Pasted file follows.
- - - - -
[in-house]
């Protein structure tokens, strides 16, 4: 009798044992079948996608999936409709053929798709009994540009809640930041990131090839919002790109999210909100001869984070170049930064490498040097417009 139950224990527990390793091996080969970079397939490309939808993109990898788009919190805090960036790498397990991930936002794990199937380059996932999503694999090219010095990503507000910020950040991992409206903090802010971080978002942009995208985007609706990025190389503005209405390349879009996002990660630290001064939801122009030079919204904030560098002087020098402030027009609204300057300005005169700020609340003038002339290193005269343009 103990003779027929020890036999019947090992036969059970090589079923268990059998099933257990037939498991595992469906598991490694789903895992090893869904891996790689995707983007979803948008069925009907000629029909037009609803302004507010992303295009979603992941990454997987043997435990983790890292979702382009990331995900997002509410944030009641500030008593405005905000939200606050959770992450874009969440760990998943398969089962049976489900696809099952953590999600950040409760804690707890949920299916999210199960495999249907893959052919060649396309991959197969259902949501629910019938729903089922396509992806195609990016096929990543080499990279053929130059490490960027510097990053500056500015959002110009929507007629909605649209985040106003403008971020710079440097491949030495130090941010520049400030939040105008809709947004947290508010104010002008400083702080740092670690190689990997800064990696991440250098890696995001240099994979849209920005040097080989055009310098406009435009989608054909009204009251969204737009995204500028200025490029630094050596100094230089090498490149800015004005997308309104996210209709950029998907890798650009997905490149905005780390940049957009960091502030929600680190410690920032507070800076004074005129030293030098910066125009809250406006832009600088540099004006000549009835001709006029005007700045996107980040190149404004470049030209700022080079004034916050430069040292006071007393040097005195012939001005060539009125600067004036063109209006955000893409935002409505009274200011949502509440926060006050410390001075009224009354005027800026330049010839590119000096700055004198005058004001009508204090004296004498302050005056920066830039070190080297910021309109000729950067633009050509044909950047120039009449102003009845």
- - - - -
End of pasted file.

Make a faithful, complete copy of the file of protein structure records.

[in-house]
């Protein structure tokens, strides 16, 4: 009798044992079948996608999936409709053929798709009994540009809640930041990131090839919002790109999210909100001869984070170049930064490498040097417009 139950224990527990390793091996080969970079397939490309939808993109990898788009919190805090960036790498397990991930936002794990199937380059996932999503694999090219010095990503507000910020950040991992409206903090802010971080978002942009995208985007609706990025190389503005209405390349879009996002990660630290001064939801122009030079919204904030560098002087020098402030027009609204300057300005005169700020609340003038002339290193005269343009 103990003779027929020890036999019947090992036969059970090589079923268990059998099933257990037939498991595992469906598991490694789903895992090893869904891996790689995707983007979803948008069925009907000629029909037009609803302004507010992303295009979603992941990454997987043997435990983790890292979702382009990331995900997002509410944030009641500030008593405005905000939200606050959770992450874009969440760990998943398969089962049976489900696809099952953590999600950040409760804690707890949920299916999210199960495999249907893959052919060649396309991959197969259902949501629910019938729903089922396509992806195609990016096929990543080499990279053929130059490490960027510097990053500056500015959002110009929507007629909605649209985040106003403008971020710079440097491949030495130090941010520049400030939040105008809709947004947290508010104010002008400083702080740092670690190689990997800064990696991440250098890696995001240099994979849209920005040097080989055009310098406009435009989608054909009204009251969204737009995204500028200025490029630094050596100094230089090498490149800015004005997308309104996210209709950029998907890798650009997905490149905005780390940049957009960091502030929600680190410690920032507070800076004074005129030293030098910066125009809250406006832009600088540099004006000549009835001709006029005007700045996107980040190149404004470049030209700022080079004034916050430069040292006071007393040097005195012939001005060539009125600067004036063109209006955000893409935002409505009274200011949502509440926060006050410390001075009224009354005027800026330049010839590119000096700055004198005058004001009508204090004296004498302050005056920066830039070190080297910021309109000729950067633009050509044909950047120039009449102003009845």